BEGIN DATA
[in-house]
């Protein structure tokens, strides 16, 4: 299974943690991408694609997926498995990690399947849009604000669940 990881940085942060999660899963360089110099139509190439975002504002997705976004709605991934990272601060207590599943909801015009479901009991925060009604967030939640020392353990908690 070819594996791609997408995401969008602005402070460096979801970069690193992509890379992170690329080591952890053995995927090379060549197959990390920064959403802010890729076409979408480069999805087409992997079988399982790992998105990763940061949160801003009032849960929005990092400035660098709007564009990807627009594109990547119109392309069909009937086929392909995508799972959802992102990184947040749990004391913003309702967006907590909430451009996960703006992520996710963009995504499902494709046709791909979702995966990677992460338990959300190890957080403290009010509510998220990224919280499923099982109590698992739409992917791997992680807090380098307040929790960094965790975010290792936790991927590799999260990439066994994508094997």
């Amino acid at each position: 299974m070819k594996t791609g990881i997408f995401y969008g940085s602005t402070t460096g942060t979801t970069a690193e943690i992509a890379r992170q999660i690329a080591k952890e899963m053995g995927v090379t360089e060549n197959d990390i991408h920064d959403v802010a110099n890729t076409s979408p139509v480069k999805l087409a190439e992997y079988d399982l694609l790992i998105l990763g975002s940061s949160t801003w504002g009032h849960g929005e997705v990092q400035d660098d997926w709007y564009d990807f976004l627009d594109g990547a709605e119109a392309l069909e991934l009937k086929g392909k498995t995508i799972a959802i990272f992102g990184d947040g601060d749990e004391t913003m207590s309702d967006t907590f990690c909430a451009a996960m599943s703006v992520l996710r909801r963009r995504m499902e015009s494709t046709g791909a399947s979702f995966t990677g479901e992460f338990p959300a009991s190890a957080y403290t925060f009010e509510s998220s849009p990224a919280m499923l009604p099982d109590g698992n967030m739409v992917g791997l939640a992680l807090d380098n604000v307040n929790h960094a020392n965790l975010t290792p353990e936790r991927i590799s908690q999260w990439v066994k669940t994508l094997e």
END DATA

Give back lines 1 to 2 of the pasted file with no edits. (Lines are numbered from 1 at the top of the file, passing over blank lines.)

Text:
[in-house]
């Protein structure tokens, strides 16, 4: 299974943690991408694609997926498995990690399947849009604000669940 990881940085942060999660899963360089110099139509190439975002504002997705976004709605991934990272601060207590599943909801015009479901009991925060009604967030939640020392353990908690 070819594996791609997408995401969008602005402070460096979801970069690193992509890379992170690329080591952890053995995927090379060549197959990390920064959403802010890729076409979408480069999805087409992997079988399982790992998105990763940061949160801003009032849960929005990092400035660098709007564009990807627009594109990547119109392309069909009937086929392909995508799972959802992102990184947040749990004391913003309702967006907590909430451009996960703006992520996710963009995504499902494709046709791909979702995966990677992460338990959300190890957080403290009010509510998220990224919280499923099982109590698992739409992917791997992680807090380098307040929790960094965790975010290792936790991927590799999260990439066994994508094997």